4. Danny Lloyd (6), as Danny in The Shining (1980). The youngest entry on my list places high. Lloyd was perfect in this horror classic, able to focus beyond what most six-year olds are capable of. Jack Nicholson may be the star of The Shining, and obviously very good, but he did go over the top; I always thought Danny Lloyd and Shelley Duvall were the true stars for the way they acted (reacted) to their maniacal father/husband, but especially Lloyd. Duvall gave an emotional performance that wiped her out; Lloyd portrayed the inner terror of a child so convincingly and under Kubrick’s careful guidance didn’t for a moment overact as kids this young inevitably do. It’s interesting that Lloyd was apparently not aware he was acting in a horror film — told by Kubrick that this was a “family drama” — which I find rather hard to believe given some of his lines and action sequences. Like when he’s being chased by the ax-wielding Jack, or when he conveys how terrified he is to his imaginary friend Tony, or when he’s shaken by his crying mother who wonders why he’s battered and bruised.

Jake and Tony (Click for video)

5. Theo Taplitz (13) and Michael Barbieri (13), as Jake and Tony in Little Men (2016). I have strong attachment to these boys, because I watched Little Men the day after the election (Nov 9), when I was feeling suicidal over Donald Trump’s victory. This was just the movie I needed to see — a film that celebrates difference despite the avalanche of parental roadblocks. Taplitz plays the shy Jake, Barbieri the uninhibited Tony; Jake is Caucasian and middle-class, Tony is Chilean and poor. The boys are allowed to play their roles with simple and understated tones that makes you feel you’re watching the everyday lives of real people. Their friendship grows the more their parents become enemies — they go so far as to boycott their parents by refusing to speak to them — but in the end, Tony and his mother are evicted for not being able to keep up with rising rents. I cried with Jake at the end; after election day this film was a serious trigger for me in light of Trump’s screeds against Hispanic people.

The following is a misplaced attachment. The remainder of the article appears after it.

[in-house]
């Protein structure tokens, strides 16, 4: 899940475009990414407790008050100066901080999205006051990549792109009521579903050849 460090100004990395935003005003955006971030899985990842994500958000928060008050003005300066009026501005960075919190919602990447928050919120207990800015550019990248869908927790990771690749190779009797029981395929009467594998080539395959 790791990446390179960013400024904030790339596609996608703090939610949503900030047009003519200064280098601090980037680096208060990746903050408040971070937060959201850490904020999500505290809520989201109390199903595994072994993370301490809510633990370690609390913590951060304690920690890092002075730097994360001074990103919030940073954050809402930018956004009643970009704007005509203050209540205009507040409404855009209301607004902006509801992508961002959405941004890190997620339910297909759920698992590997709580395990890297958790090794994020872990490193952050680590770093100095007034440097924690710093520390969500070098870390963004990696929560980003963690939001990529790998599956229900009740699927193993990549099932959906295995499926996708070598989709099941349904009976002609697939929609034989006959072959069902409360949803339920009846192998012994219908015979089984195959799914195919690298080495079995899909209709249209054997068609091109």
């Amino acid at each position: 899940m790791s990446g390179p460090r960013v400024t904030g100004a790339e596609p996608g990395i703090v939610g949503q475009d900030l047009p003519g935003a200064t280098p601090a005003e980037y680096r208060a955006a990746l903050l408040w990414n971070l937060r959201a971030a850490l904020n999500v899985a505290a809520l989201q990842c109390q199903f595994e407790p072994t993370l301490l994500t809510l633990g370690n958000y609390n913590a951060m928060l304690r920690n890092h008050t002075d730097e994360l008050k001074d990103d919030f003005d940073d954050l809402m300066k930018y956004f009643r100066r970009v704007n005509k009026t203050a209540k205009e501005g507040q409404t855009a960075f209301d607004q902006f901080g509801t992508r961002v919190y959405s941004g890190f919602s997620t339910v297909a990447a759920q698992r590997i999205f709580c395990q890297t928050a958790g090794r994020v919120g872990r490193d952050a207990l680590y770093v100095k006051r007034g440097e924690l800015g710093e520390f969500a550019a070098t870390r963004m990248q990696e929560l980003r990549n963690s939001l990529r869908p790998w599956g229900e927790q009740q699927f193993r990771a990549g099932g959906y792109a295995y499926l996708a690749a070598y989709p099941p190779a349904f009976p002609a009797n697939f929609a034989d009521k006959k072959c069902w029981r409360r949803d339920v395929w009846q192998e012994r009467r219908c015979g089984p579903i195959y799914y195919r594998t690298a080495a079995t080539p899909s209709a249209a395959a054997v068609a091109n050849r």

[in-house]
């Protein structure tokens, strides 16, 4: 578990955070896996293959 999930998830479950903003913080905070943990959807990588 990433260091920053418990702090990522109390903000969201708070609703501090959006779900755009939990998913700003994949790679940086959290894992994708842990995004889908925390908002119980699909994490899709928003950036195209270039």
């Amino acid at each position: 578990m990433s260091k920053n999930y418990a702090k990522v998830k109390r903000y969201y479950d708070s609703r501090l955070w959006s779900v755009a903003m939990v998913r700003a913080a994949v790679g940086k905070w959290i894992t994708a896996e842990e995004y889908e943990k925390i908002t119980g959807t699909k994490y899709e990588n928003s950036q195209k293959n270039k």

Iris (Click for video)

6. Jodie Foster (12), as Iris in Taxi Driver (1976). It’s funny how Foster has played against the very best and been terrified for her efforts. In Silence of the Lambs she never spoke to Anthony Hopkins off-camera (until the last day of shooting) because he scared her so badly in his Hannibal Lecter role. And that was when she was an adult. As a kid in Taxi Driver she was intimidated by Robert DeNiro — as she tells it today, he was “even quieter and more strange” back then — but I suspect it’s precisely this sort of thing that has always summoned the best out of Jodie Foster. After all, her roles as Iris and Clarice Starling are her best, and she deserves extra accolades for Iris given that she was only twelve. Both her real and in-character attempts to act and appear older as befitting a prostitute underscore all the more that she’s a child.

Maggie (Click for video)

7. Ellen Page (11), as Maggie in Pit Pony (1999). Here’s a family-friendly entry, just to prove I have a soft spot: Ellen Page’s first role on Canadian TV. I wish I’d grown up on Pit Pony instead of Little House on the Prairie, which was made insufferable by the self-righteous figure of Michael Landon’s Pa. The parental figures in Pit Pony are fallible and likeable. The locale is better too, set in Glace Bay, Nova Scotia, in the time before unions (1901) when men and boys — and ponies — had a rather nasty time working in the coal mines. Ellen Page is the hidden gem, playing the younger sister of the boy who does more than his share in the mines. It’s amazing to watch her before she became famous as the castrating psychopath of Hard Candy and the pregnant teen of Juno. In this series she’s positively endearing — and even more tiny, as if possible — and I chose a clip from the episode where she runs away from her aunt and comes home to find that things have changed, which she doesn’t handle well.

Jack (Click for video)

8. Jacob Tremblay (7), as Jack in Room (2015). Like Danny Lloyd (#4), Tremblay played a five-year old confined in a horrible place, though I think I’d take the 400-plus room haunted hotel over a one-room tool shed. Tremblay had a tall order in Room. He had to convey a belief that the entire universe consisted of a single room that he never left, and then, in the second half, a child’s reaction to the real world never seen before and zillions of people living in it besides his mother. He nailed it; when Jack sees the sky for the first time, Tremblay looks genuinely poleaxed. Even more convincing and disturbing is the deeper sense he conveys at having been deprived of life’s necessities for the first five years of his life, he doesn’t want them when they finally come. They’re just too overwhelming for him — living in a big house with toys and a backyard — and it’s heartbreaking when he asks his mother if they can go back to live in “Room”.